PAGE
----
Undocumented stuff is always very interesting, although there is of course a reason why it is undocumented… Event settings are more or less in this category. They are often used by Oracle Support in their quest to do a good job solving our problems.
Sometimes events disable or enable features. Sometimes they trace internal processes. The later can be very helpful like setting the infamous “10046” event. I noticed some event settings that can be helpful while using XMLDB or the Protocol Server.
Here a small overview of some events that are in the manuals or mentioned during discussions on the OTN XMLDB Forum… Be careful while “playing” with these events. Some are mentioned in the XMLDB Developers Guide and not an big issue, others can cause very strange results or abnormal behavior.
So be advised…
Debugging XML Schema Registration
ORA-31098: Internal event to turn on XDB tracing
When you store your data via the object relational method, using DBMS_XMLSCHEMA.RegisterSchema, you can use the following event to debug or see which statements are used to create the tables and object types. You should call this event before you execute DBMS_XMLSCHEMA.
ALTER SESSION SET events = '31098 trace name context forever'
The trace file with the statements is created in the udump directory. The udump directory is set via the parameter user_dump_dest
Tracing The Protocol Server
One of the more useful ones is tracing the protocol server.
ALTER system SET event = '31098 trace name context forever, level 2' scope=spfile
Trace files will be written to the udump directory. Look out for shared server trace files like the following: TEST_s000_17016.trc. Depending on the amount of shared servers you have defined, you will encounter more then one trace file.
Be ware that this is causing a lot of extra overhead, so switch it off (remove the event setting from the database parameter file / spfile) if you don’t use it any more…
Query Rewrite with XML operators
ORA-19027: Event for suppressing query rewrite with XML operators
I guess I don’t have to say that you should use this only during test cases or if Oracle support asks you to do this (for instance, avoiding problems at your site).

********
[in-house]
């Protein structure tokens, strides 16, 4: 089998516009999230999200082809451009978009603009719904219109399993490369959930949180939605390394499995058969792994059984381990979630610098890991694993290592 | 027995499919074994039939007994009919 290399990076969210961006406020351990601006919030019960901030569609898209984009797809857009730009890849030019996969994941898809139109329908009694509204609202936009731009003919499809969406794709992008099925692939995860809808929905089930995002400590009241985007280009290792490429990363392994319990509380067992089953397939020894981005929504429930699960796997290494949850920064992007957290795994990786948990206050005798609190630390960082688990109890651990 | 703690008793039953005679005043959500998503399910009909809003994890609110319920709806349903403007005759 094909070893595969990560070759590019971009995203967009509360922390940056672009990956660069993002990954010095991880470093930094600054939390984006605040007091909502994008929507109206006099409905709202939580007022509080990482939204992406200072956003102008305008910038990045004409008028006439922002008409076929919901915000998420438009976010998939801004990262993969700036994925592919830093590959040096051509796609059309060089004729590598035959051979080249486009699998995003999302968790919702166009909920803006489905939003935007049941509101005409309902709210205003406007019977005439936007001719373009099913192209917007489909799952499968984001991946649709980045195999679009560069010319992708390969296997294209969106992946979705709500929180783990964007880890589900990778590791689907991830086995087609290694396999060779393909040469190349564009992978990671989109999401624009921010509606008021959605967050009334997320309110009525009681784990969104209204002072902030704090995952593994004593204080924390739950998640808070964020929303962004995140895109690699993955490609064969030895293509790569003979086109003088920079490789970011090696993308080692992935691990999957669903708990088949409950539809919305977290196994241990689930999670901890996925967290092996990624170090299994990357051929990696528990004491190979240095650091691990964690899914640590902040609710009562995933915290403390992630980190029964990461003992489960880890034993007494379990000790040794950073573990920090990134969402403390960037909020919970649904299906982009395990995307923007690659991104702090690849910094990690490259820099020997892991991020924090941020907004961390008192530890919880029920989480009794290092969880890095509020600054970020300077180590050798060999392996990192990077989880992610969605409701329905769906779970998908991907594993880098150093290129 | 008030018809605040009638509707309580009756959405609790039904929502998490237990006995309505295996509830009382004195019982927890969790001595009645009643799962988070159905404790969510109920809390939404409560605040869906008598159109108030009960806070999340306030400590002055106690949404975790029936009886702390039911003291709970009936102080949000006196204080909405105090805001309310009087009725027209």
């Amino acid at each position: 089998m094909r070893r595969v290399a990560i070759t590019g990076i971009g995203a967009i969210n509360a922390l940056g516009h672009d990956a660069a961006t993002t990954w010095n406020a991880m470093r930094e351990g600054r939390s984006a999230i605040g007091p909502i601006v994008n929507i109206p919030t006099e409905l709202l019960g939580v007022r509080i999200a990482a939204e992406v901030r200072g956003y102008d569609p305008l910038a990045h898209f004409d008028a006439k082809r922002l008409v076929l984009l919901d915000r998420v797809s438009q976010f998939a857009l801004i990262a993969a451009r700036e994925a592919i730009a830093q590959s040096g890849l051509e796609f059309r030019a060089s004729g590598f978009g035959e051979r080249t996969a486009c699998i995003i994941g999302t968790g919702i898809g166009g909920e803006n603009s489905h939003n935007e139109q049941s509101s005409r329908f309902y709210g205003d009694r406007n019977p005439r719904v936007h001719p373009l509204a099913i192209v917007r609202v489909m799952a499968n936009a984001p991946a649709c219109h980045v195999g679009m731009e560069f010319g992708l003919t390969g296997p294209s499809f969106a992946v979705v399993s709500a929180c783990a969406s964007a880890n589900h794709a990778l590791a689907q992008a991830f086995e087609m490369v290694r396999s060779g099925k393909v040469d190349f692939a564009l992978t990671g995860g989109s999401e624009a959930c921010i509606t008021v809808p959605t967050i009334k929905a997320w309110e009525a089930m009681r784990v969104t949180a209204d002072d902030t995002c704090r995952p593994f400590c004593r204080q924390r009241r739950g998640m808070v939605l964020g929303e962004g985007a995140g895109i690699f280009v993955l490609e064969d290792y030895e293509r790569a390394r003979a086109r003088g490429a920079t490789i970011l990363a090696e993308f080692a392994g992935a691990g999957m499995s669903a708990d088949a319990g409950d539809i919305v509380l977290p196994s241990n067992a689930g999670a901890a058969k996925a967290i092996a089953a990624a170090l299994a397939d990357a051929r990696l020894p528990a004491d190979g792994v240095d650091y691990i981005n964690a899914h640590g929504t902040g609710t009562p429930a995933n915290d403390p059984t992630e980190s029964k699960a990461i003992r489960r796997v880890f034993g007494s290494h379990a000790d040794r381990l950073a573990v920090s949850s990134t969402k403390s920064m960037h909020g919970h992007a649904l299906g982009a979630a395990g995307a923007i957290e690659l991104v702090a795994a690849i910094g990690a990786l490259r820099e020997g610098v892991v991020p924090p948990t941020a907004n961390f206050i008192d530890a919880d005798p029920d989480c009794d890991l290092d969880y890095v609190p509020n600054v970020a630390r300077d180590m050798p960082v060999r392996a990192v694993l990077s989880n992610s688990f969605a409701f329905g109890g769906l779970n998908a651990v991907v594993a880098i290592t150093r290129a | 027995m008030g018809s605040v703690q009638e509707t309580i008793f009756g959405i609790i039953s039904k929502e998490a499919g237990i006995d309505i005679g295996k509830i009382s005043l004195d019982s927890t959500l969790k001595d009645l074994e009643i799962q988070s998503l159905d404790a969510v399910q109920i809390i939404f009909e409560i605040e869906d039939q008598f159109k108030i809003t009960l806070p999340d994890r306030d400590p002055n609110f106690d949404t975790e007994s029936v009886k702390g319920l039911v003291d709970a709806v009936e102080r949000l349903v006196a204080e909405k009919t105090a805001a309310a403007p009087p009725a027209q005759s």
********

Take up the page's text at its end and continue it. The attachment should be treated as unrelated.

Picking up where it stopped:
The following will trace the reasons why an XML function is not re-written.
Event 19021 with level 4096 (0x1000) to get the optimized rewritten query in the trace file to see what underlying queries are executed on the underlying internal tables created for XML storage and index models.
ALTER SESSION SET events = '19027 trace name context forever, level 0x1000'
Query Rewrite with XML operators in Views
You can disable XPath rewrite for views constructed using a SQL/XML function by using the following event flag:
ALTER SESSION SET events = '19027 trace name context forever, level 64';
You can disable XPath rewrite for view constructed using object types, object views, and SQL function sys_XMLGen by using the following event flag:
ALTER SESSION SET events = '19027 trace name context forever, level 1';
Dumping trace data regarding Query Rewrite issues
Event 19027 with level 8192 (0x2000) to get a dump in the trace file indicating why a particular expression is not rewritten.
ALTER SESSION SET events = '19027 trace name context forever, level 0x2000'
You can stop re-write operations while using XML operators while setting the following event. Also read up on it here: OTN XMLDB Forum .
ALTER SESSION SET events ='19021 trace name context forever, level 0x800'